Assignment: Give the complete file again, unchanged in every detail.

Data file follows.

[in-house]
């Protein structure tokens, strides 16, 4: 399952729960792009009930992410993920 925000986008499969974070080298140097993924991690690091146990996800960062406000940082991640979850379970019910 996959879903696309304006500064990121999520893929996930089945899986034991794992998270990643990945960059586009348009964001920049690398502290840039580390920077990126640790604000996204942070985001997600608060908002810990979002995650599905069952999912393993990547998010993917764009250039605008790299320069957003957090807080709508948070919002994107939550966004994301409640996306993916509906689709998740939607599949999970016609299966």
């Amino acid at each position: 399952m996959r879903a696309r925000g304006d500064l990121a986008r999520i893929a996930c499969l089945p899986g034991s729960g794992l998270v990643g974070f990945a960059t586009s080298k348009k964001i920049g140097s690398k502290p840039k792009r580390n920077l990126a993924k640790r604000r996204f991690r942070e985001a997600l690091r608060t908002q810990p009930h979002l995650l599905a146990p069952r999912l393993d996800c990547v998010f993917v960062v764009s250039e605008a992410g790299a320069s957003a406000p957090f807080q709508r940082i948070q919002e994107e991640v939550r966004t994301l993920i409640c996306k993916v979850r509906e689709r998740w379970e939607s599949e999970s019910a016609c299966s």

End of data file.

[in-house]
């Protein structure tokens, strides 16, 4: 399952729960792009009930992410993920 925000986008499969974070080298140097993924991690690091146990996800960062406000940082991640979850379970019910 996959879903696309304006500064990121999520893929996930089945899986034991794992998270990643990945960059586009348009964001920049690398502290840039580390920077990126640790604000996204942070985001997600608060908002810990979002995650599905069952999912393993990547998010993917764009250039605008790299320069957003957090807080709508948070919002994107939550966004994301409640996306993916509906689709998740939607599949999970016609299966």
């Amino acid at each position: 399952m996959r879903a696309r925000g304006d500064l990121a986008r999520i893929a996930c499969l089945p899986g034991s729960g794992l998270v990643g974070f990945a960059t586009s080298k348009k964001i920049g140097s690398k502290p840039k792009r580390n920077l990126a993924k640790r604000r996204f991690r942070e985001a997600l690091r608060t908002q810990p009930h979002l995650l599905a146990p069952r999912l393993d996800c990547v998010f993917v960062v764009s250039e605008a992410g790299a320069s957003a406000p957090f807080q709508r940082i948070q919002e994107e991640v939550r966004t994301l993920i409640c996306k993916v979850r509906e689709r998740w379970e939607s599949e999970s019910a016609c299966s």